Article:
Hi Joe – can you tell me a bit about yourself?
I’m from the UK – born ‘up north’ but primarily raised in Winchester. I’m 25 and my undergraduate degree was in economics, which I studied at Bristol UWE. I lived in Bristol for four years and then moved straight to London to do my Master’s degree at Westminster Business School. I love sports, music and love to cook.
I also have some volunteering experience and have taken part in a charity trip climbing Kilimanjaro, raising £2500 in 2013 for a charity called Child Reach International. They work in less developed countries and the money we were raising was specifically for Tanzania. Because we climbed Kilimanjaro we were able to visit the school that the money was raised for, which was great.
Why did you decide to study International Development Management (IDM) MA?
My undergraduate degree was in economics and when I chose my options, I chose a module directly related to development. It was really by chance then that I found the subject at postgraduate level, because I came to the open evening specifically to look at the economics courses. I then ran into a former International Development Management MA student who asked if I was interested in development and after saying ‘yes’ he introduced me to the Course Leader Dr Ola Sholarin. Ten minutes later I had made my decision. I really liked the idea that you could pick an option module – I thought this was great and it meant that I could carry on with econometrics. The variety of the other modules was also nice. I only went to the open evening half-heartedly because my mum told me to go – but I’m glad I went because it’s been great.
What have been the highlights for you over the last year?
Passing all the exams was pretty good. I think averaging 70 in the first semester was really great because I was worried at the start of the year that it would be really tough. I think I worked hard and it paid off.
On top of that, I think what’s great about this course is that you study with such a small group of diverse people. There are about eighteen-nineteen of us in a class and there are students from all over the world, from different backgrounds. I love the fact that you don’t really need any development experience before you start the course, because it creates a real mix of people in the classroom – whether you’re from Uganda and you’ve previously studied education, or you’re from the Philippines and you’ve worked in health. It provides a multidisciplinary approach, different perspectives and you get to meet lots of different people.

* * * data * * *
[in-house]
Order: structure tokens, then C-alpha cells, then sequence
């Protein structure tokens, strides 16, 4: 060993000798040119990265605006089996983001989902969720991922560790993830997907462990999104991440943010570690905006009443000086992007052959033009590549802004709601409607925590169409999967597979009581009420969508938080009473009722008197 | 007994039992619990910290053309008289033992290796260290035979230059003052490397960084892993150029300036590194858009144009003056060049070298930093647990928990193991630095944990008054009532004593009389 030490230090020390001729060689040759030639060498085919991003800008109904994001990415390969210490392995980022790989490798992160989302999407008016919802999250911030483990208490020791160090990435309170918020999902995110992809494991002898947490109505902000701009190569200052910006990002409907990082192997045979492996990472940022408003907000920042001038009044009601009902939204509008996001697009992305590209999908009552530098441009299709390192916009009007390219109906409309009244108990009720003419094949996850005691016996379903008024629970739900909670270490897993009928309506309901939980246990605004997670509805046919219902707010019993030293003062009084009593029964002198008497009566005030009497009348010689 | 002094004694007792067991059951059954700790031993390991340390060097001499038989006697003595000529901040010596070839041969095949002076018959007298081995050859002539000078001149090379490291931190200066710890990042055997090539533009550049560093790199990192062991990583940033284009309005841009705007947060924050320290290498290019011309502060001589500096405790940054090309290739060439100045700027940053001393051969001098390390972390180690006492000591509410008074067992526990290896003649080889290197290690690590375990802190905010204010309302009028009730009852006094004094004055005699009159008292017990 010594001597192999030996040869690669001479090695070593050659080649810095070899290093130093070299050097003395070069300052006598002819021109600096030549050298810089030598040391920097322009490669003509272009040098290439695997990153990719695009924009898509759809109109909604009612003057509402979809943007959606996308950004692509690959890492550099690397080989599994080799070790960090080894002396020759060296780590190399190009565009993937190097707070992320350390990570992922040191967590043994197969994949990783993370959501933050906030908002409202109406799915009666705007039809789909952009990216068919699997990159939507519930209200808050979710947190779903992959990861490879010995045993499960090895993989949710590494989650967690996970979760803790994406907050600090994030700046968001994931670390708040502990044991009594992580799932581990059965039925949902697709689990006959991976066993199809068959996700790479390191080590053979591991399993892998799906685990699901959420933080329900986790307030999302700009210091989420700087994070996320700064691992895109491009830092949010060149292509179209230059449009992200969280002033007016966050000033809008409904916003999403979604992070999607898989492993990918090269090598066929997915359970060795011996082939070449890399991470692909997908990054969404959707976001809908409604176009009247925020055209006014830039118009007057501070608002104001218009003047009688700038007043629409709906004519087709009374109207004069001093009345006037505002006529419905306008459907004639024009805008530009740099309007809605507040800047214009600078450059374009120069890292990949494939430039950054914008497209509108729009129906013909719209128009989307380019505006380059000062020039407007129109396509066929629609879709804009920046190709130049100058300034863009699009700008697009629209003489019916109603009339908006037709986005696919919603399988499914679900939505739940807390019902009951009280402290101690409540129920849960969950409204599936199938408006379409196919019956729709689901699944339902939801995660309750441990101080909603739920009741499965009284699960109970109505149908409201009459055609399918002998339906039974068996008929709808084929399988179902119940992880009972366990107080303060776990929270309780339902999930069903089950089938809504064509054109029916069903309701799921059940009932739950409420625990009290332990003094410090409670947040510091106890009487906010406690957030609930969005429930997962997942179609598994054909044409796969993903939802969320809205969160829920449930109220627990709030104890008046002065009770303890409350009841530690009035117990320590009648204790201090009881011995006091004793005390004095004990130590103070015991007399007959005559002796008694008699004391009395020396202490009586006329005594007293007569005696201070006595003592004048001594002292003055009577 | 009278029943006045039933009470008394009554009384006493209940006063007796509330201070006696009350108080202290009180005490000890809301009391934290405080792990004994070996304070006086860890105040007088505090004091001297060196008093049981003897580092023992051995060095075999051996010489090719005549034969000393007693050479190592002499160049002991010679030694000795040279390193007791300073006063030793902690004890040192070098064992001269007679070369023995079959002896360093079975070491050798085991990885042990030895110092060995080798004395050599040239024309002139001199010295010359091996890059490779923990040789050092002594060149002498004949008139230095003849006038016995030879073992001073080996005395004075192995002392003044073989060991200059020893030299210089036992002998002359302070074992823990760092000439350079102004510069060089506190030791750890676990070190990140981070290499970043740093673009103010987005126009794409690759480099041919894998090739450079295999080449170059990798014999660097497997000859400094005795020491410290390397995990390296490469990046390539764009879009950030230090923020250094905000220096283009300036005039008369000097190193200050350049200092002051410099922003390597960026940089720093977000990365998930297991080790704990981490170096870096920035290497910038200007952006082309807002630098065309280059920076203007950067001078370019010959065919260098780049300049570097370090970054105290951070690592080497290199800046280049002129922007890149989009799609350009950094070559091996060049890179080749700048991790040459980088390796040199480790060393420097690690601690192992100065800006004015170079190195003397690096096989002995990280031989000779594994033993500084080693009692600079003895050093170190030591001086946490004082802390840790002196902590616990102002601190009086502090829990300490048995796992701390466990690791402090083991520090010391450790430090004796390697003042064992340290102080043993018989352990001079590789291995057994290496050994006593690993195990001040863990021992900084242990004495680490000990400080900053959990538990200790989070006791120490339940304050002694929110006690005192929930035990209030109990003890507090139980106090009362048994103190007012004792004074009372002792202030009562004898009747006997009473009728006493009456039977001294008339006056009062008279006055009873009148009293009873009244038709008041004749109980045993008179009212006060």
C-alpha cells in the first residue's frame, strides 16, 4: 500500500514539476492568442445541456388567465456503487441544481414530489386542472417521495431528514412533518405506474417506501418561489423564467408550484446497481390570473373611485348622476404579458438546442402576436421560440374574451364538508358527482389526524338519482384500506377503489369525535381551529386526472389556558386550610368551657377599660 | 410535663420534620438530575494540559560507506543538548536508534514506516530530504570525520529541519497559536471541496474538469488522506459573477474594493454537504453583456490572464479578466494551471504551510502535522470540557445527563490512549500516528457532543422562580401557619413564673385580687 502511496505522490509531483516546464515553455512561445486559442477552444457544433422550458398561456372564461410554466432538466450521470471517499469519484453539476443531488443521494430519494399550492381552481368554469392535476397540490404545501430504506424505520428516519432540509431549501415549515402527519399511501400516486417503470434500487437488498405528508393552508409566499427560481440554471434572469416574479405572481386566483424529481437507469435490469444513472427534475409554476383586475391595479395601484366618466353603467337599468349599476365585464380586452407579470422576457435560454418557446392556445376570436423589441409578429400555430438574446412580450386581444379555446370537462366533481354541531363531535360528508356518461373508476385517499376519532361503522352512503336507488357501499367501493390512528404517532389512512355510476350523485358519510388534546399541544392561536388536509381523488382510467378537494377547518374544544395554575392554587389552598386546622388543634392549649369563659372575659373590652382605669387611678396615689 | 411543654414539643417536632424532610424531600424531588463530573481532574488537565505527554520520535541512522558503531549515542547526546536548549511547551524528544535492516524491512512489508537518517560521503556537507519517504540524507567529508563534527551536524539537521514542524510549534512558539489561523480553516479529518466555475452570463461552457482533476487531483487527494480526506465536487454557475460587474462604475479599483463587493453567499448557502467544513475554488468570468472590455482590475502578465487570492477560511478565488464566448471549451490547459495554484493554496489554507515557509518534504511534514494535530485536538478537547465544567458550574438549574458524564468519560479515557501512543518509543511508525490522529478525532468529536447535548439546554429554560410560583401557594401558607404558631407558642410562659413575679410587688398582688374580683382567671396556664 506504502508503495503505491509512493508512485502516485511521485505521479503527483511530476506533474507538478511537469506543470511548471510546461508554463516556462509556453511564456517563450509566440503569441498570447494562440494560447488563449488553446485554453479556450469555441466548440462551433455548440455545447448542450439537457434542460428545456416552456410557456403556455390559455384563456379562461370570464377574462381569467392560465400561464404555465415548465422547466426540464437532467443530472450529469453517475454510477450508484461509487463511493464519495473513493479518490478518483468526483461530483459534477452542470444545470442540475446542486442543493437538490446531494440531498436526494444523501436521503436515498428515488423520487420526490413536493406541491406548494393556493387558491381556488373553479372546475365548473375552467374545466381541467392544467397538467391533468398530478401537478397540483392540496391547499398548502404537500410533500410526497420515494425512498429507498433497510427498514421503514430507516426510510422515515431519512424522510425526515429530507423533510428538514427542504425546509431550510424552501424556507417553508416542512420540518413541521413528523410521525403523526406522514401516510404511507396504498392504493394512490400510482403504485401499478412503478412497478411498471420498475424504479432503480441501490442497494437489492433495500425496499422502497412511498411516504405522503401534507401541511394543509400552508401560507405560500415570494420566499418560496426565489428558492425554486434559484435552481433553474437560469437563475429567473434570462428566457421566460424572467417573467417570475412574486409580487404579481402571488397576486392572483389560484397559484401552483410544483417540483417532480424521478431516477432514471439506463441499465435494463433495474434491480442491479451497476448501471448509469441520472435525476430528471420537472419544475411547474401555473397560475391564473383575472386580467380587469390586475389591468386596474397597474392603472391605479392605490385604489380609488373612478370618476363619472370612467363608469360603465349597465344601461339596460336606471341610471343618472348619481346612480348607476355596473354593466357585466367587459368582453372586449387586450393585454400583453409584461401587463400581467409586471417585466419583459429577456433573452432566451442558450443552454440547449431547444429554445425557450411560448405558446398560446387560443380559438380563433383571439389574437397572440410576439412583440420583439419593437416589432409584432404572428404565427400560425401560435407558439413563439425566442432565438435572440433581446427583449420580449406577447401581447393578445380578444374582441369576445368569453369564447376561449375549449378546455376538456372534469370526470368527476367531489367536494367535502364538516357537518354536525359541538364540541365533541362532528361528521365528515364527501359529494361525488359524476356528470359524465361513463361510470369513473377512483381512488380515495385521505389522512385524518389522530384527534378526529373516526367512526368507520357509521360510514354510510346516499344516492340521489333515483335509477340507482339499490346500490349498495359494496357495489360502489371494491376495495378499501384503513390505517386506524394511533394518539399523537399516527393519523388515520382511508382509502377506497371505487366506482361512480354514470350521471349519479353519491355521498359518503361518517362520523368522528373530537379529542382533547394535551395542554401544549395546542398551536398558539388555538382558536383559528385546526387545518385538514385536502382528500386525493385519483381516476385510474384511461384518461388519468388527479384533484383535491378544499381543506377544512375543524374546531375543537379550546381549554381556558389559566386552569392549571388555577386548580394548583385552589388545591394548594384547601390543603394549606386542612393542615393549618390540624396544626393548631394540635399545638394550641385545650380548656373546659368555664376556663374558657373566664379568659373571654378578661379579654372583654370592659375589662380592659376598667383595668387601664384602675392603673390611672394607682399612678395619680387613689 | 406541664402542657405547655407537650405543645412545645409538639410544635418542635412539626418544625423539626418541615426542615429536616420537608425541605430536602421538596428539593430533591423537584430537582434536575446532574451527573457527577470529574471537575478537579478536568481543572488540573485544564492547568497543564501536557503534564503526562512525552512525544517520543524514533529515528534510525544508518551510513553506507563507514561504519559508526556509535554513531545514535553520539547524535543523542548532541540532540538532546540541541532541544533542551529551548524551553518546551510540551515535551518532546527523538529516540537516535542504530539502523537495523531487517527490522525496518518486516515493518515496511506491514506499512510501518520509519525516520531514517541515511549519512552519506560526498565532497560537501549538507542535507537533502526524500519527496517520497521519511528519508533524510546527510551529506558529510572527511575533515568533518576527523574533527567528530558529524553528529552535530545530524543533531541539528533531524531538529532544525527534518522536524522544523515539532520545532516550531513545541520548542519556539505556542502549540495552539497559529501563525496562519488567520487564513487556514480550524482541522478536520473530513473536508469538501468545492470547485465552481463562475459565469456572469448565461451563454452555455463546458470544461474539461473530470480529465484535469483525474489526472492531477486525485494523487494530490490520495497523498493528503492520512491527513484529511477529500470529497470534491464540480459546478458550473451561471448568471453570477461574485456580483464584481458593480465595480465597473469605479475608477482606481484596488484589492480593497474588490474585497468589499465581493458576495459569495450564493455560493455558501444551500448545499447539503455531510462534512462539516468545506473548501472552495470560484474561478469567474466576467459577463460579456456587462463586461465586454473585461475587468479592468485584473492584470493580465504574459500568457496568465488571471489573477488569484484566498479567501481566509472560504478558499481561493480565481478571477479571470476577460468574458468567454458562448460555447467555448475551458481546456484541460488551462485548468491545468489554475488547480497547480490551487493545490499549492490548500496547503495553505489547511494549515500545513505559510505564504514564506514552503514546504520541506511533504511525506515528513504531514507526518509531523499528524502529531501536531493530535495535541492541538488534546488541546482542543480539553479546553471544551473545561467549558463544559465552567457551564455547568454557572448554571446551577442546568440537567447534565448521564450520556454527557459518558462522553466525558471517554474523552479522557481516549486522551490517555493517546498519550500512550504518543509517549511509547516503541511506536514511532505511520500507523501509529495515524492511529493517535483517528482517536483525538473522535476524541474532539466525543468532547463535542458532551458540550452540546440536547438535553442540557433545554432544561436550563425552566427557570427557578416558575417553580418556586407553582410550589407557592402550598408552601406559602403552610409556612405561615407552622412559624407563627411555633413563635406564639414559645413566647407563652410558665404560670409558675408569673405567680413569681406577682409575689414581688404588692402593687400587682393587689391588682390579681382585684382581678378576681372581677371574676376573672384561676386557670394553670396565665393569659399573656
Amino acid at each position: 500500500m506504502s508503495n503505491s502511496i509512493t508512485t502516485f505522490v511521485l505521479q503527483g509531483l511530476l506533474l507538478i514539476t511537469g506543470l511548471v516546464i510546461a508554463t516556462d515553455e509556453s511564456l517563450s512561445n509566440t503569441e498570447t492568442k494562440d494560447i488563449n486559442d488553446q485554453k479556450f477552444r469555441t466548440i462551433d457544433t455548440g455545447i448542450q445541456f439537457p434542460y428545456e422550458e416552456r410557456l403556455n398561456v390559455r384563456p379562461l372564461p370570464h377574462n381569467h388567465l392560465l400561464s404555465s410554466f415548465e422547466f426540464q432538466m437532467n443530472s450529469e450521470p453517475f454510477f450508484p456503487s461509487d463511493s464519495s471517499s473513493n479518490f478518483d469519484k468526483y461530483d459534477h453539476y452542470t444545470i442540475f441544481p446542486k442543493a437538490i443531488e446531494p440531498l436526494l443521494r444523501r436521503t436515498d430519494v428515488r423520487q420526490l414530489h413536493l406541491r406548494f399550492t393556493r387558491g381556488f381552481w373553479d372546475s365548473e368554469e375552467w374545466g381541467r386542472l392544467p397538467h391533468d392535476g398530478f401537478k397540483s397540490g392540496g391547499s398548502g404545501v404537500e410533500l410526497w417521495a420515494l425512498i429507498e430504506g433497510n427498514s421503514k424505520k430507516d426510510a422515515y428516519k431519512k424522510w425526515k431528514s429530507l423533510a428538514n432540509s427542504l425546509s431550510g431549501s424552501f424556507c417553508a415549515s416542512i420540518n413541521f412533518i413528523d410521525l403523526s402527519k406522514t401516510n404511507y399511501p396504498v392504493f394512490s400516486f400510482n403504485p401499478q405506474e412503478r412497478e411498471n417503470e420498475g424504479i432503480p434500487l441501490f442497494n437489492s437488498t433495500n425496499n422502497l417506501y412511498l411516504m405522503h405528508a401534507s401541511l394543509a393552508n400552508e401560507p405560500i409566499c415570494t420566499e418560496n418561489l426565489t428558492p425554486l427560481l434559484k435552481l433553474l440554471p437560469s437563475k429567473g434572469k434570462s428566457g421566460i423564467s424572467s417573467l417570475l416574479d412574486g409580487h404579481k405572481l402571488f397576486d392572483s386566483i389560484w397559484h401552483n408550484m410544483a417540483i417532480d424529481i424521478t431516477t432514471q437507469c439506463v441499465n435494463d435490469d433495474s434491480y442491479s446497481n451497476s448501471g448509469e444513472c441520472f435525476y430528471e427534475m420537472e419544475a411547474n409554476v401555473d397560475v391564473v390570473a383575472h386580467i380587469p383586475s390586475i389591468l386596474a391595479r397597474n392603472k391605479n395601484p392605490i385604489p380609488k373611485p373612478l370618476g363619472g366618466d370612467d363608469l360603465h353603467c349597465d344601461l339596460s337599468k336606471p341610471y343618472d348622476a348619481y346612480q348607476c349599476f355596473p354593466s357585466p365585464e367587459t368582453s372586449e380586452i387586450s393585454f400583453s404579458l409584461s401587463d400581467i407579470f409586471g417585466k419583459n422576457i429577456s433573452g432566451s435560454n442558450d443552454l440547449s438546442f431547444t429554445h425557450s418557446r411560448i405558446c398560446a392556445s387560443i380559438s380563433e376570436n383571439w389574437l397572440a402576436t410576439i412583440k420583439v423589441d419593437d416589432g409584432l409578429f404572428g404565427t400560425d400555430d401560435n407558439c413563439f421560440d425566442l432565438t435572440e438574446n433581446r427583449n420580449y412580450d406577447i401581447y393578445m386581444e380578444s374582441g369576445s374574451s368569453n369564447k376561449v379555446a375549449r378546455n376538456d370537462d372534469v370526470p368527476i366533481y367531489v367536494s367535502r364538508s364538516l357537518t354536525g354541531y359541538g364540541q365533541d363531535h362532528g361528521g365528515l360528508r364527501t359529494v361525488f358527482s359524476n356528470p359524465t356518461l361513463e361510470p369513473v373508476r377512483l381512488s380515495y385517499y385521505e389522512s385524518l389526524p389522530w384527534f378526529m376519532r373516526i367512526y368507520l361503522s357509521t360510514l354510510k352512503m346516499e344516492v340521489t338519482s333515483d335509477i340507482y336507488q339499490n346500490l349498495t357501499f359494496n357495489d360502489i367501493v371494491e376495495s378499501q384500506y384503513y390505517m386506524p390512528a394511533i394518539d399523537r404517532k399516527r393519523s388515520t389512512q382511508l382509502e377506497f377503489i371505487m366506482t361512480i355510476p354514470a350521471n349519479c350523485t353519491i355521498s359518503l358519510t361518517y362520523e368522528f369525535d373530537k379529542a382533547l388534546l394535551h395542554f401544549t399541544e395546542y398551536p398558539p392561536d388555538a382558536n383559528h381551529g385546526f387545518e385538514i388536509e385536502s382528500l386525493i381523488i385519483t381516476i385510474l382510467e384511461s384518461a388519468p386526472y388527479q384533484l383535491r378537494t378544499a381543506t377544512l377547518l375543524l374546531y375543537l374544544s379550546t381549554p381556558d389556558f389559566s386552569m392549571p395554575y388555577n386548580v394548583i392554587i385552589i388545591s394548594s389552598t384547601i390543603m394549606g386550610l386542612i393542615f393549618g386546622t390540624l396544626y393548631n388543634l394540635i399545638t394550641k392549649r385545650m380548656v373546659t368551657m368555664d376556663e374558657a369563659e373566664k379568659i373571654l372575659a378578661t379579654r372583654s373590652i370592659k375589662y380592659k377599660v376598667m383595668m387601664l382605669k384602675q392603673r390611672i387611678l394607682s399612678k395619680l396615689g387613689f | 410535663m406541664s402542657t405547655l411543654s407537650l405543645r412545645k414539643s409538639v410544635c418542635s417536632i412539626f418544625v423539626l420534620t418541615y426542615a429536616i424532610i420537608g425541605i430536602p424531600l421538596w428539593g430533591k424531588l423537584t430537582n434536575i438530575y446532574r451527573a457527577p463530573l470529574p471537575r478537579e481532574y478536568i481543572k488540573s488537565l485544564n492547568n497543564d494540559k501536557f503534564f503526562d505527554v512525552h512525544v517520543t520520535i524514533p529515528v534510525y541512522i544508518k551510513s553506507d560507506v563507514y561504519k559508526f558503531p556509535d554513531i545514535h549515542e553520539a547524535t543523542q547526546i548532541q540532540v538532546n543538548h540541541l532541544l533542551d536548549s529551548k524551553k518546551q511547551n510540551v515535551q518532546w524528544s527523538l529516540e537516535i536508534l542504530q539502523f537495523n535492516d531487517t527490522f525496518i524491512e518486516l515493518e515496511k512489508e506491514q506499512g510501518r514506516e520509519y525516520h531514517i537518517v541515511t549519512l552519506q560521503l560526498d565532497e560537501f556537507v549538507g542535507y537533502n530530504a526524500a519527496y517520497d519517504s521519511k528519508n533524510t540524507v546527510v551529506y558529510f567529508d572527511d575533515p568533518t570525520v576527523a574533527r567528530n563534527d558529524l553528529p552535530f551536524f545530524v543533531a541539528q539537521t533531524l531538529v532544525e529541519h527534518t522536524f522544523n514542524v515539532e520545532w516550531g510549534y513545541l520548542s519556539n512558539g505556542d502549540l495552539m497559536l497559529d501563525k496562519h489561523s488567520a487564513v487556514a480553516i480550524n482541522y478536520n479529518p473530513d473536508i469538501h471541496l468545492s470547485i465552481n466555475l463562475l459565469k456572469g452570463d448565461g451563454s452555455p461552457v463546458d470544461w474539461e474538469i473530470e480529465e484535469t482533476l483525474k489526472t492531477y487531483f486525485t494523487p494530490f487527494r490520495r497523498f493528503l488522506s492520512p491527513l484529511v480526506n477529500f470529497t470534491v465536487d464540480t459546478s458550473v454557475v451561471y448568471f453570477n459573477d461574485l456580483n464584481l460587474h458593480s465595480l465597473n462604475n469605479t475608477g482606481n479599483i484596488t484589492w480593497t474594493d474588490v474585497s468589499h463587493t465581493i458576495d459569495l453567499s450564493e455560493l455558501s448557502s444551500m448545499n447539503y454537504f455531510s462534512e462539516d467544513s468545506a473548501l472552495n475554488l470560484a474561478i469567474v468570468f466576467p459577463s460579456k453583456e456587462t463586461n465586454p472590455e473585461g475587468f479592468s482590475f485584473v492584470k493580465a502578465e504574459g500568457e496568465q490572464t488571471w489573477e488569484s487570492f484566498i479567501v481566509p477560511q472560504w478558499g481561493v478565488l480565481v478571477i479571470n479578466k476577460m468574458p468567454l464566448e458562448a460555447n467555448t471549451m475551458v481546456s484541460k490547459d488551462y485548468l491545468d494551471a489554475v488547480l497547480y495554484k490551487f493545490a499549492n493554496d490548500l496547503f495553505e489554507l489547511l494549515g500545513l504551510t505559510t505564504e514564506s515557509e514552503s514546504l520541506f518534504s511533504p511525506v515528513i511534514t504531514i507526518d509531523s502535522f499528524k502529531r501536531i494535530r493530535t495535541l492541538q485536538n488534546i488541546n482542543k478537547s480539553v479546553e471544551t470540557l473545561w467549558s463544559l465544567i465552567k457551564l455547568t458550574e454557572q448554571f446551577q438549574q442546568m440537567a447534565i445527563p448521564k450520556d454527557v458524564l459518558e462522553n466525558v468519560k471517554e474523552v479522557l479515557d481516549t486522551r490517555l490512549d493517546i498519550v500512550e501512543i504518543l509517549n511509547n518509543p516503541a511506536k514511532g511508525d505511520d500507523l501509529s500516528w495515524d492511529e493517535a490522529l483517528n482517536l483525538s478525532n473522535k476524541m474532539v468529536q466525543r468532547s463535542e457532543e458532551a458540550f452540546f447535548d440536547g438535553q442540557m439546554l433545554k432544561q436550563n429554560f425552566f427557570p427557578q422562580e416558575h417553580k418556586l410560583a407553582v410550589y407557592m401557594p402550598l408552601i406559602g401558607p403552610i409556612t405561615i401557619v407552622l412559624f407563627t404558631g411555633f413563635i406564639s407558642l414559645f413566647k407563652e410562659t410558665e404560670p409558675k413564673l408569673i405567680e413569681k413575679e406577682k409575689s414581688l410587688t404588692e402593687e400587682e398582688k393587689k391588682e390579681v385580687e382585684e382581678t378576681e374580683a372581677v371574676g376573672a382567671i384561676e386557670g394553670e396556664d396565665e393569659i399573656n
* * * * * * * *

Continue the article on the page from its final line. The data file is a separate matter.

What has been your biggest challenge?
The dissertation is and will be hard. I’d say that the course is a big step up from undergraduate level as well, but that if you put the work in it can be more rewarding because you’re doing something that you’re really interested in rather than just doing a degree for the sake of it.
What are you writing your dissertation about?
My dissertation is about how gender inequality affects development. My case studies are two African countries and two countries in Latin America.
How have you found your experience of visiting the United Nations (UN), Geneva with the IDM MA class?
The whole trip has been really valuable and it’s been one of the highlights of the whole course. My favourite lecture was the session with the World Meteorological Organisation. I found this the most interesting because it was all about climate change, something which is related to all forms of development. Whilst I had an understanding of what climate change was, who was causing it and how bad it could get, it was nice to see that within the context of development and to hear about the UN Climate Conference in Paris (2015). I was able to get quite involved with asking questions and it was great to discuss how they’ll [the UN] get the agricultural sector involved because there are massive implications for food and water if disasters strike because of climate change. (Read more about the IDM MA trip to the UN).
How would you sum up your experience of Westminster Business School in one word?
It has been diverse.
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